Gun Control

Here Is Why a Federal Judge Nixed California's Ban on 'Large Capacity Magazines'

The Second Amendment covers magazines holding more than 10 rounds, U.S. District Judge Roger Benitez says, because they are commonly used for lawful purposes.



On Friday evening, a federal judge in San Diego blocked enforcement of California's ban on magazines that hold more than 10 rounds, deeming it inconsistent with the Second Amendment right to keep arms for self-defense. U.S. District Judge Roger Benitez concluded that "California's law prohibiting acquisition and possession of magazines able to hold any more than 10 rounds places a severe restriction on the core right of self-defense of the home such that it amounts to a destruction of the right and is unconstitutional under any level of scrutiny." Benitez, who in 2017 issued a stay that prevented the law from taking effect, also agreed with the plaintiffs that the ban amounts to an unconstitutional taking of property without compensation.

In the landmark 2008 case District of Columbia v. Heller, the Supreme Court held that the Second Amendment applies to arms in common use for lawful purposes. Benitez notes that highly popular firearms owned by millions of Americans, such as the Glock 17 pistol, the Ruger 10/22 rifle, and the AR-15 rifle, come equipped with magazines that exceed California's arbitrary limit, which was originally imposed in 2000 and extended to pre-existing hardware by a 2016 ballot initiative. "Millions of ammunition magazines able to hold more than 10 rounds are in common use by law-abiding responsible citizens for lawful uses like self-defense," Benitez writes. "This is enough to decide that a magazine able to hold more than 10 rounds passes the Heller test and is protected by the Second Amendment."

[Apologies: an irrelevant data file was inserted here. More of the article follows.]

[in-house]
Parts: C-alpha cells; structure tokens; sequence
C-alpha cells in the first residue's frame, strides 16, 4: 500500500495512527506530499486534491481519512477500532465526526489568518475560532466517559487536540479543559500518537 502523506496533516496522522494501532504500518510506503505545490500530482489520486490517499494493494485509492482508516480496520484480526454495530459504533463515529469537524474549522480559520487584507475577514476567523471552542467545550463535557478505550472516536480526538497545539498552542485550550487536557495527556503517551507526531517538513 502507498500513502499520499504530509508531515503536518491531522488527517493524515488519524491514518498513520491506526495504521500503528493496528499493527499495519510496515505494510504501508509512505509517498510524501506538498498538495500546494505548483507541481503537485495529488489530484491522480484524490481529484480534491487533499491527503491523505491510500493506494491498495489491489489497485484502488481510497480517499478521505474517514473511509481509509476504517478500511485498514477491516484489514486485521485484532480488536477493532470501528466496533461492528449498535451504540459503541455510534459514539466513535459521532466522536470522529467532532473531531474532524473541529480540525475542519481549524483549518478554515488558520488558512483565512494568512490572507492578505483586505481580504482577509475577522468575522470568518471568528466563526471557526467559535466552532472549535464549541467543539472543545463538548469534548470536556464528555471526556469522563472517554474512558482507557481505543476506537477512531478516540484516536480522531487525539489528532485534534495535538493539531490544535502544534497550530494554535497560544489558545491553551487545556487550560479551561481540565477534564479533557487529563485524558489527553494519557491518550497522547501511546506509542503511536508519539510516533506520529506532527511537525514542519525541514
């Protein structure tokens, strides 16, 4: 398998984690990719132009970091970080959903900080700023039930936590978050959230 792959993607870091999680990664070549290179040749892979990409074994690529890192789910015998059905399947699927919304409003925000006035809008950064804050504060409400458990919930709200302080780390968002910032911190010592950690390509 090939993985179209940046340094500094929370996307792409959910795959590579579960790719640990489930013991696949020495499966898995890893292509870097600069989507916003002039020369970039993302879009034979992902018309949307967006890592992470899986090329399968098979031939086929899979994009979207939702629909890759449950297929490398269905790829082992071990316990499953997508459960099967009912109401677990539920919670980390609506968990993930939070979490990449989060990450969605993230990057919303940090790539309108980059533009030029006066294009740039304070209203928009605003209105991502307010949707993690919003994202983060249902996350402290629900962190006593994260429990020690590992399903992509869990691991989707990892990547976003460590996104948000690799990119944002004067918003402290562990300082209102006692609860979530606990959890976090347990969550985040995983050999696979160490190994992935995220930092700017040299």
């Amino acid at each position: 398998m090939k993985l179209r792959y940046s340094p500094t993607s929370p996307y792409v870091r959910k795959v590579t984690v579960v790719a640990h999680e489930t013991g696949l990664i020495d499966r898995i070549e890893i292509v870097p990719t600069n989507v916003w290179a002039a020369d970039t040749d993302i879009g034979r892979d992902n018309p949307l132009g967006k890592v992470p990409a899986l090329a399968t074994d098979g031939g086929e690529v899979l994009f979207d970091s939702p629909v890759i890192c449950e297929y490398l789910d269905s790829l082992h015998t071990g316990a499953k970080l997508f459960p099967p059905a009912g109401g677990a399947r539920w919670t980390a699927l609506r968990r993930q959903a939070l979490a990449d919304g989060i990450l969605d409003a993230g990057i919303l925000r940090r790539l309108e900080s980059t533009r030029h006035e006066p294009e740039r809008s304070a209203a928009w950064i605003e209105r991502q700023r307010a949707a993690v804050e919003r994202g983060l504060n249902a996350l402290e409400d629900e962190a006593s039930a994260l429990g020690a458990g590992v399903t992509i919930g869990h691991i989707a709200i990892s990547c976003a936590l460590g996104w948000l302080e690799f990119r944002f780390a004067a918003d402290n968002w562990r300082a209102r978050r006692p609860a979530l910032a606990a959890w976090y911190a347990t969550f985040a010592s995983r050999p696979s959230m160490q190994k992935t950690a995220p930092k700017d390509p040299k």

While Benitez thinks that is the appropriate test, he also concludes that California's ban on "large capacity magazines" (LCMs) fails "strict scrutiny," which requires the government to prove that the law is narrowly tailored to achieve a compelling state interest, and even "intermediate scrutiny," which requires that the law be substantially related to an important state interest. The LCM ban "burdens the core of the Second Amendment by criminalizing the acquisition and possession of these magazines that are commonly held by law-abiding citizens for defense of self, home, and state," he writes. "It also fails the strict scrutiny test because the statute is not narrowly tailored—it is not tailored at all. Even under the more forgiving test of intermediate scrutiny, the statute fails because it is not a reasonable fit."